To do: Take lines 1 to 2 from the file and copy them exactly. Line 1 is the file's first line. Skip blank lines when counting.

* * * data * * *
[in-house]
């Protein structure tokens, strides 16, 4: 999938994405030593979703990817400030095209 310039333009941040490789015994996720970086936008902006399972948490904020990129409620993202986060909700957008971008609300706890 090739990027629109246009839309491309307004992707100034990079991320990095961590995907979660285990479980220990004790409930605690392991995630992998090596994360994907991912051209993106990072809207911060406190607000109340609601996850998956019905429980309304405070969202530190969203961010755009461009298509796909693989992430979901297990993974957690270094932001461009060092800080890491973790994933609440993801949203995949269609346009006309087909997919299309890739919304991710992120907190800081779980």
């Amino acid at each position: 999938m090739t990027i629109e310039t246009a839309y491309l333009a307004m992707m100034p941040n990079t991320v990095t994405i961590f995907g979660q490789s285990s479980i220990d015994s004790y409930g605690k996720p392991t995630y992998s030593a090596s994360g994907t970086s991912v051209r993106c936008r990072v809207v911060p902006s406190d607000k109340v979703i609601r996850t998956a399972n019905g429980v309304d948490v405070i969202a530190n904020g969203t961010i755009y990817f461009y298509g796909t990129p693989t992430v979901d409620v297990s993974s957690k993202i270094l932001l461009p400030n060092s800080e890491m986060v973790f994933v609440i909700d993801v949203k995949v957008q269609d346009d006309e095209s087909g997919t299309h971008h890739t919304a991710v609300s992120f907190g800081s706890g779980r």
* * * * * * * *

[in-house]
């Protein structure tokens, strides 16, 4: 999938994405030593979703990817400030095209 310039333009941040490789015994996720970086936008902006399972948490904020990129409620993202986060909700957008971008609300706890 090739990027629109246009839309491309307004992707100034990079991320990095961590995907979660285990479980220990004790409930605690392991995630992998090596994360994907991912051209993106990072809207911060406190607000109340609601996850998956019905429980309304405070969202530190969203961010755009461009298509796909693989992430979901297990993974957690270094932001461009060092800080890491973790994933609440993801949203995949269609346009006309087909997919299309890739919304991710992120907190800081779980």